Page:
When Baylor University senior Demond Carter reflects on his days as a child in Louisiana, he’ll admit he had no problem keeping his family up at night.
“I used to cry a lot,” the guard said with a laugh.
The Carter family had to do something to lower the volume of his cries. So one day, Carter’s grandmother turned on the television and placed Carter in front of the set.
“I was crying, and my grandmother put a show on,” Carter recalled. “It was the tweety bird. I stopped crying. She said, ‘You know what, I’m going to call you Tweety.’”
From that point, any time the Carter family wanted their child to sleep, on came the show with the energetic bird.
Fast forward nearly two decades, and the 5-foot-11 Baylor guard nationally known as Tweety bears a slight resemblance on the basketball court to his favorite childhood cartoon.
“That bird’s a little quicker than me,” Carter said, laughing. “He’s a little bit quicker. That bird is something, though. He’s kind of got something special.”
As does Carter, whose No. 25 Baylor squad (14-2, 2-1 Big 12) will take on No. 3 Kansas (16-1, 2-0) at 8 tonight in Allen Fieldhouse.
From an early age, Carter had a natural gift on the basketball court. He played varsity ball in Reserve, La., as a seventh grader.
As Carter matured and became a standout prep guard at Reserve Christian, it became clear he could score in bunches. On Dec. 5, 2005, for instance, Carter poured in 74 points in a single game.
In choosing Baylor, Carter became the first McDonald’s All-American in Bears history. He didn’t score as much as he did in high school (8.7 points per game his freshman year, 9.6 ppg his sophomore year), but the Bears were making progress. By Carter’s sophomore season (2007-2008), BU was an NCAA Tournament team for the first time since 1988.
Last season — Carter’s junior year, in which he averaged 10.6 ppg — the Bears fell in the NIT finals to Penn State.
This season, as the only senior guard on the Baylor roster, Carter’s role has drastically changed since his prep days. Instead of being an all-out scorer, Carter is primarily a distributor. He currently leads the Big 12 and is second in the country with seven assists per game.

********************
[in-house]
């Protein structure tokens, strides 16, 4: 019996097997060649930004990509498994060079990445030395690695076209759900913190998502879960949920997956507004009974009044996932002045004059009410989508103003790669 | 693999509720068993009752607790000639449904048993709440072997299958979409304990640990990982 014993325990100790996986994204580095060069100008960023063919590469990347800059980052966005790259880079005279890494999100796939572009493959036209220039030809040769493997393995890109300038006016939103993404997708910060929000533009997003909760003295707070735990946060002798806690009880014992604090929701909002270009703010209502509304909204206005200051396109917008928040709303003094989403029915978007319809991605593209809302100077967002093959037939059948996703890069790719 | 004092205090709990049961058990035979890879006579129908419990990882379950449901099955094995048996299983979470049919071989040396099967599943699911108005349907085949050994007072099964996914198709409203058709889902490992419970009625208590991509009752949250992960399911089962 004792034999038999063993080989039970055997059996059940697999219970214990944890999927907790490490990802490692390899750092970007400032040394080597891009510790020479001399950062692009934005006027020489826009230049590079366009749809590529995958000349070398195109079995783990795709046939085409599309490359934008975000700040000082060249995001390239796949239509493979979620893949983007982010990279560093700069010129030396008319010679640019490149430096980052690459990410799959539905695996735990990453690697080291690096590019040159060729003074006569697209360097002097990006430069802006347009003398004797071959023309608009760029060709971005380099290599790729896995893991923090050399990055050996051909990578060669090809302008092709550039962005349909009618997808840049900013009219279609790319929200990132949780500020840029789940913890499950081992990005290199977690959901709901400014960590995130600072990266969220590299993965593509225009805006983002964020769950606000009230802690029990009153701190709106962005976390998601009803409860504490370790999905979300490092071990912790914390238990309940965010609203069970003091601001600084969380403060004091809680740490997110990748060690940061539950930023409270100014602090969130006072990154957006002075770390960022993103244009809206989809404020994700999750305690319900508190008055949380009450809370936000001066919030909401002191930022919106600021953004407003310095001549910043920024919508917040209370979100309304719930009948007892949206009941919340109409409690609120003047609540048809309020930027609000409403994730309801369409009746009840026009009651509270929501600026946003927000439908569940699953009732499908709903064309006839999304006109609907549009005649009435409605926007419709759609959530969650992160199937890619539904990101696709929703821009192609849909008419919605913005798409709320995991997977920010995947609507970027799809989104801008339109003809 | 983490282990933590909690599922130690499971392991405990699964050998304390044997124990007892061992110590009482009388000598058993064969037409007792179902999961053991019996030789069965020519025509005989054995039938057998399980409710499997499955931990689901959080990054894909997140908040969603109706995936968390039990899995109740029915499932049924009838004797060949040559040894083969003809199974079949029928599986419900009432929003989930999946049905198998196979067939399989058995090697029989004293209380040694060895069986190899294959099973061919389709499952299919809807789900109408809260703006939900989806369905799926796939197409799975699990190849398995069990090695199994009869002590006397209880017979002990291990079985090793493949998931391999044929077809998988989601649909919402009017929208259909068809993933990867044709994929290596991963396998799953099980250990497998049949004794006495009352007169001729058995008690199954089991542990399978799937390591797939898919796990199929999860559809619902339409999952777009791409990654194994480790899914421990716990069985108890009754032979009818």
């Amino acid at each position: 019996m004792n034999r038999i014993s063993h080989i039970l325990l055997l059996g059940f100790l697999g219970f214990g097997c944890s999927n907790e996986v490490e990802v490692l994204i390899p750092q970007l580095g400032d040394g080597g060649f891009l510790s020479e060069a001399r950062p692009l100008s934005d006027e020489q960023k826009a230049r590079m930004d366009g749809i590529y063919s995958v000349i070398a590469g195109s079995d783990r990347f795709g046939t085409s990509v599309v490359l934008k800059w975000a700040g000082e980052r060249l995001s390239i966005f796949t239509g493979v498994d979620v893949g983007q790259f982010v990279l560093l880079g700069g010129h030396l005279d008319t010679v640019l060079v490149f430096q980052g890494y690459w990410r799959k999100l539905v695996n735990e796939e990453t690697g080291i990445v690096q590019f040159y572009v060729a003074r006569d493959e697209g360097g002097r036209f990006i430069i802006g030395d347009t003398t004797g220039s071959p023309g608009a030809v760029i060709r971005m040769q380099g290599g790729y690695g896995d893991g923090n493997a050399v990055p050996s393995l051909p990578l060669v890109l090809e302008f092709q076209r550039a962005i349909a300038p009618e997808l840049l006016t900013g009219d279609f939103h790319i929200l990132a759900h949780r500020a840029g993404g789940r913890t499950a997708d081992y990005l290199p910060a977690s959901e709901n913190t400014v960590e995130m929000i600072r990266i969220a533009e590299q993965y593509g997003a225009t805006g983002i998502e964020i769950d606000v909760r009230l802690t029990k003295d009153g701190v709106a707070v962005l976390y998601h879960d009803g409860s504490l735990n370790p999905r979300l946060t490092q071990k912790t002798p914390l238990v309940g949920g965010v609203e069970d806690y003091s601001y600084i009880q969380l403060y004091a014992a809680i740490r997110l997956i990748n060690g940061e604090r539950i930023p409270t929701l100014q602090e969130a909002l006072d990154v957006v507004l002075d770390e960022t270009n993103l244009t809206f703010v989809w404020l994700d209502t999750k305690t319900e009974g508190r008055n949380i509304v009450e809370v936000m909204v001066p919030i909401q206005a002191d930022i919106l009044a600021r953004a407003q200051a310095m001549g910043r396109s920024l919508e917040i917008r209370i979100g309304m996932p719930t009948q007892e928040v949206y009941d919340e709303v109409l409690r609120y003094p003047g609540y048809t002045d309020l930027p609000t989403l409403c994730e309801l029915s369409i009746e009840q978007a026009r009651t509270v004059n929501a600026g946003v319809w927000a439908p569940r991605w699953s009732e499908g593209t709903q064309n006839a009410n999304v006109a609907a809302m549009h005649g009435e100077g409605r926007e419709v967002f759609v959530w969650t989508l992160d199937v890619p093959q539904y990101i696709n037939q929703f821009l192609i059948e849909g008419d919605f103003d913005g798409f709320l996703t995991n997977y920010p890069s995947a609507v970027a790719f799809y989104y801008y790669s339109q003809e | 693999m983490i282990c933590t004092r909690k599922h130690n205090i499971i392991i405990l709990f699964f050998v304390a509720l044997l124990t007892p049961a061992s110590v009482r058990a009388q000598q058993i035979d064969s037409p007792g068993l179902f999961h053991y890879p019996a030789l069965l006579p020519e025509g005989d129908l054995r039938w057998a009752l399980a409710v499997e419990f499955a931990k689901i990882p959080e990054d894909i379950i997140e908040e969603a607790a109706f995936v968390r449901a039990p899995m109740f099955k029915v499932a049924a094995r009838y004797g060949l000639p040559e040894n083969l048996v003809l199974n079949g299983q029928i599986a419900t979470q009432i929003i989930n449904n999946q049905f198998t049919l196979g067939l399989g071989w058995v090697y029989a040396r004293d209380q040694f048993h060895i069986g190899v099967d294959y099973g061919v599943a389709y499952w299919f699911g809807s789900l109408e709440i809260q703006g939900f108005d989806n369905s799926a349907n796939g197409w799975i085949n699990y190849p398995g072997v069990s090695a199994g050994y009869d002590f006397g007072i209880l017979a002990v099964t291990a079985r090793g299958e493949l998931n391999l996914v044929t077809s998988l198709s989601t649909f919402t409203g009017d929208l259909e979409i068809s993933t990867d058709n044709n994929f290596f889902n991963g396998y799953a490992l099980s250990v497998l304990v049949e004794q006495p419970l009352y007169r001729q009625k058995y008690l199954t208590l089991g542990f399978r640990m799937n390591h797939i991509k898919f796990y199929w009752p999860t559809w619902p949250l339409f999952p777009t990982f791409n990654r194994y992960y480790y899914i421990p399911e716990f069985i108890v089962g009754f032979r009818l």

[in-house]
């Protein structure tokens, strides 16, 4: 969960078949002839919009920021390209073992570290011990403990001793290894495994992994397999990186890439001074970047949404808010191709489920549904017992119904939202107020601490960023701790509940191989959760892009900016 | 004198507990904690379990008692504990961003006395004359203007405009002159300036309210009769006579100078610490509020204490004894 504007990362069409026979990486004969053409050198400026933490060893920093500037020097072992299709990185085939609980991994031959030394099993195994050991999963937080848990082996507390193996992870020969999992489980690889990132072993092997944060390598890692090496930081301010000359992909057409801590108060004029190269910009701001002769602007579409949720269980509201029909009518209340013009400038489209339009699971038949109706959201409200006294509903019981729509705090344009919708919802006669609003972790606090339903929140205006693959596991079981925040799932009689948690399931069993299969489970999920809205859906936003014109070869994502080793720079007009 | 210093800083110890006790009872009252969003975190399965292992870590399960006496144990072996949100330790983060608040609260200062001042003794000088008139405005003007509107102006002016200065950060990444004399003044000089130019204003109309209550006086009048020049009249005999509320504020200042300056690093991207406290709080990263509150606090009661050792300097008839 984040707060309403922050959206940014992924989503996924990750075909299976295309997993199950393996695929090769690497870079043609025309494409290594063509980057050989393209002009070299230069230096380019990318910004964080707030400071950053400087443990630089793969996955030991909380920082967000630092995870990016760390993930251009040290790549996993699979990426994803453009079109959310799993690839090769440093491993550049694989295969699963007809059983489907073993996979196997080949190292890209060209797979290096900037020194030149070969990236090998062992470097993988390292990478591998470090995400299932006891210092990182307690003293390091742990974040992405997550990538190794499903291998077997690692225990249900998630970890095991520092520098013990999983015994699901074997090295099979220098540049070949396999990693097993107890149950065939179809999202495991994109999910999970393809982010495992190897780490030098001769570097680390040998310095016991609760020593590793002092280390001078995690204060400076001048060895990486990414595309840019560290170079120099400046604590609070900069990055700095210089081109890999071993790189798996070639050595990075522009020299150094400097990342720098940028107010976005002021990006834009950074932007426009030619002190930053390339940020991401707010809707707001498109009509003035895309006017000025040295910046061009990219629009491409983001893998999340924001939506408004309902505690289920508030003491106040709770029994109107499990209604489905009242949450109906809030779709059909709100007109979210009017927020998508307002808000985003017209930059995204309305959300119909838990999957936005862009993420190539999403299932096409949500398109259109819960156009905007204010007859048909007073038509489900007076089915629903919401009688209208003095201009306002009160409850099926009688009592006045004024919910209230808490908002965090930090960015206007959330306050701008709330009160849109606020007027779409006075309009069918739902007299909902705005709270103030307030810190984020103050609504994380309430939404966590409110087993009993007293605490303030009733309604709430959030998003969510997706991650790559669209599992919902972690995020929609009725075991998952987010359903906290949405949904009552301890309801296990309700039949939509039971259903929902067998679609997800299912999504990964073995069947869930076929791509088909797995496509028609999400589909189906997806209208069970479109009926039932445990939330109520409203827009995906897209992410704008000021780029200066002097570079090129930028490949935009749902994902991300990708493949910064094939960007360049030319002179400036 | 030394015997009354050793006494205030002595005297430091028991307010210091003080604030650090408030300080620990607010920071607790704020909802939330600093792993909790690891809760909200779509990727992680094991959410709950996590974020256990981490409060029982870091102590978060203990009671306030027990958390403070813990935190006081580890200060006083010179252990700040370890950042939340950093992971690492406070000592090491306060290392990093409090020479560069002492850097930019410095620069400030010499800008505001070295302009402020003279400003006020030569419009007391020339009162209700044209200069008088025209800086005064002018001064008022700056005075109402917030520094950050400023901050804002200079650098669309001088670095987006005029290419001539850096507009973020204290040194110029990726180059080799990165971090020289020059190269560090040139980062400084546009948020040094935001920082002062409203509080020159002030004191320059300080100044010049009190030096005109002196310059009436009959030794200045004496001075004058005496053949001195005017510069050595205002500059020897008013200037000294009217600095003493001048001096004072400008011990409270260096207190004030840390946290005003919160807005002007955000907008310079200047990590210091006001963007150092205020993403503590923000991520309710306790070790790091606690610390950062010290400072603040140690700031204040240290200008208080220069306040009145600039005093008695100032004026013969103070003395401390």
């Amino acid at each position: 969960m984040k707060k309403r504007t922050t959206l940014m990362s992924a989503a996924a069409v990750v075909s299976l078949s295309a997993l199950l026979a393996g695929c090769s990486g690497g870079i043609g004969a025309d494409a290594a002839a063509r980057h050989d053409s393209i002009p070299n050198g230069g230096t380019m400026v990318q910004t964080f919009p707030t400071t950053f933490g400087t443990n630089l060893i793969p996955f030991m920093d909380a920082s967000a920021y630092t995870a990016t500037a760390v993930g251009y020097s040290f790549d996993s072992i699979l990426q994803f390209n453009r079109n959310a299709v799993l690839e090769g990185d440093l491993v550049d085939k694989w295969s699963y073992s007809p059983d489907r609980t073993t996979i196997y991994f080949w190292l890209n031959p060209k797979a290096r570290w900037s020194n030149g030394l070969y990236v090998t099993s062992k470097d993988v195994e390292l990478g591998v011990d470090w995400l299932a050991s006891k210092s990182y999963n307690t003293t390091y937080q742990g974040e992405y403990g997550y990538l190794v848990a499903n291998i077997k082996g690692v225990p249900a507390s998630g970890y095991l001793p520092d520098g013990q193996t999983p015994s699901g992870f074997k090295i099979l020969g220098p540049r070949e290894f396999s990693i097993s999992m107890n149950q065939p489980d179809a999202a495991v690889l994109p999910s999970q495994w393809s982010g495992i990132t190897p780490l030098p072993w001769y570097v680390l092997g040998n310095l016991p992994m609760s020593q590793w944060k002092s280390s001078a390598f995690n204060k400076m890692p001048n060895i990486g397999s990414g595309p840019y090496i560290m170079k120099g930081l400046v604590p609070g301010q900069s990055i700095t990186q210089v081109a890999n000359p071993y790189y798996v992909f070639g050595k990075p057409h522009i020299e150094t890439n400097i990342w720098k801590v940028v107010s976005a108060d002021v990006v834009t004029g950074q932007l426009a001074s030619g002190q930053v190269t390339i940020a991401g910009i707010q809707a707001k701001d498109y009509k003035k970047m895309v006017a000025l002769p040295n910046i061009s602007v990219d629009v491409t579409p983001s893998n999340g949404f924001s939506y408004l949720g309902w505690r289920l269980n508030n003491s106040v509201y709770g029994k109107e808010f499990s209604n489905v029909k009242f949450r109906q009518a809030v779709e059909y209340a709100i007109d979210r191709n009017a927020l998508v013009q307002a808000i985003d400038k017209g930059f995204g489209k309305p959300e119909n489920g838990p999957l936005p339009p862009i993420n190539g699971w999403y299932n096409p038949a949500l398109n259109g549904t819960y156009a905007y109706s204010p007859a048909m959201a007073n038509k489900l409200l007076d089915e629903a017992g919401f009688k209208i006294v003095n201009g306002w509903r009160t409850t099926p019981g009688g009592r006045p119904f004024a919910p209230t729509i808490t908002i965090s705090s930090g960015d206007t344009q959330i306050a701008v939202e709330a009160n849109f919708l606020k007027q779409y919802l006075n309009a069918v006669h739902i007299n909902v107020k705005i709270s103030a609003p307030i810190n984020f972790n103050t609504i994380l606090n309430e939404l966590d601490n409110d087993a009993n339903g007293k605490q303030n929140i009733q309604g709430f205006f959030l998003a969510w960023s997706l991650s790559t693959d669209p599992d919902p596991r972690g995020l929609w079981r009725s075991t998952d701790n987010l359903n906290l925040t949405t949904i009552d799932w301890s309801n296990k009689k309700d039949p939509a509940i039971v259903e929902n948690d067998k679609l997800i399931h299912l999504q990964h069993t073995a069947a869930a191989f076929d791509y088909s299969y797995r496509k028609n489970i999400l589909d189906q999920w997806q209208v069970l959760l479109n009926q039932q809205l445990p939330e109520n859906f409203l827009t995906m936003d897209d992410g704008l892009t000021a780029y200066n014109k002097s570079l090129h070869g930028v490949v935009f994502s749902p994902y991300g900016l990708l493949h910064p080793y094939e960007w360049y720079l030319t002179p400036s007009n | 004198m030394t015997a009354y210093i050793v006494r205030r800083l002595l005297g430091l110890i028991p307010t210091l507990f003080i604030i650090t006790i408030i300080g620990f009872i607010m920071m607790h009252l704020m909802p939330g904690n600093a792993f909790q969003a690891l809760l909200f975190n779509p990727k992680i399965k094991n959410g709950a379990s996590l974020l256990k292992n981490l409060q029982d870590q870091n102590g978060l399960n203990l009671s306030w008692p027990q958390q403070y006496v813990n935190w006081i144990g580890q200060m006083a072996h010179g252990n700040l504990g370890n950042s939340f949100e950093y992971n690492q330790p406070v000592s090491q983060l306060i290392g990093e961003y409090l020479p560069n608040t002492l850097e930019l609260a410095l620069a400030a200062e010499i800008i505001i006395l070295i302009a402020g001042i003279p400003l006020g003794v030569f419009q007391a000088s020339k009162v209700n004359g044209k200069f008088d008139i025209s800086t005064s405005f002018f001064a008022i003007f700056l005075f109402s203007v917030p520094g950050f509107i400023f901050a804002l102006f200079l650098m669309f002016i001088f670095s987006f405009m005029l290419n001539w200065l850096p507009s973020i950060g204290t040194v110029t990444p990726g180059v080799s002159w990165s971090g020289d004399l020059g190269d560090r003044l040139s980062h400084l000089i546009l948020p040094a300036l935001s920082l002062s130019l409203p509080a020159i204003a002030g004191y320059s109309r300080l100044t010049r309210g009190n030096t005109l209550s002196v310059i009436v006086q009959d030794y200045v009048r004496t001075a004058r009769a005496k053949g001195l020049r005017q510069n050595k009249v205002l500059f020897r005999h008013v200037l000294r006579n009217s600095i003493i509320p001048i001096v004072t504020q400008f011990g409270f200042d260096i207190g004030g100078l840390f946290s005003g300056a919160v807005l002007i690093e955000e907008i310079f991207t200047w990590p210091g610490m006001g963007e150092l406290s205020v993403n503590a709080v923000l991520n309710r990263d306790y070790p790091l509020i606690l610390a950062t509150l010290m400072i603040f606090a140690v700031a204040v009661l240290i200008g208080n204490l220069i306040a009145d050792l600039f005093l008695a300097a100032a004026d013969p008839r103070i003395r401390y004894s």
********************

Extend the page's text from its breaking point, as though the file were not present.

“Tweety has done a phenomenal job,” Baylor coach Scott Drew said. “He really has a good feel of when and where the ball needs to go.”
He still sees his chances to score. But Carter (15.6 ppg) is typically looking for backcourt mate and three-point sharp shooter LaceDarius Dunn, who averages 19.1 ppg, third in the Big 12.
“Their guard play may be as good as we have in our league,” Kansas coach Bill Self said.
As he’s gotten older, something else has changed about Carter’s game: His attention to detail on defense. Baylor plays a lot of 2-3 zone, which requires Carter to be active at all times along the perimeter.
“I want to stop everybody,” Carter said. “My defense is the thing I take most seriously.”
Carter said former Baylor guard Curtis Jerrells, the only Bears player in school history to lead BU in scoring and assists in all four of his seasons (2005-2009), was the most difficult player he’s had to defend.
How about the toughest defensive assignment from another team?
“It probably would be Sherron Collins,” Carter said of KU’s 5-foot-11 senior guard who averages 15.6 ppg. “His willingness not to be guarded and not to be denied, no matter who’s guarding him. Any time you have to play against an offensive mind like that, he’s going to be tough to guard.”
The two floor generals will likely guard each other quite a bit tonight. Carter and Collins have known each other awhile from their high school days on the AAU circuit. They were both 2006 McDonald’s All-Americans and played on opposing teams.
“He is a good friend of mine, one of my best friends throughout college,” Collins said of Carter. “He is a good player. He has a jump shot, and his range is unlimited. He can shoot from anywhere.”
Added Carter: “Every time we see each other, it’s like, ‘Man, how you been over there?’ That’s one of the great things about it. You don’t forget each other.”
Baylor’s zone has a recent history of limiting Collins. Last season, Baylor used its 2-3 zone to knock out top-seeded Kansas in the Big 12 tournament. The Bears held Collins to 6-of-20 shooting (4-of-12 from three-point range) and 16 points. He didn’t visit the foul line.
“It’ll be fun,” Collins said about meeting back up with the Bears. “They take the challenge the same way we do. They won’t back down. Hopefully we’ll be on, and if they play zone, hopefully we’ll be ready for it.”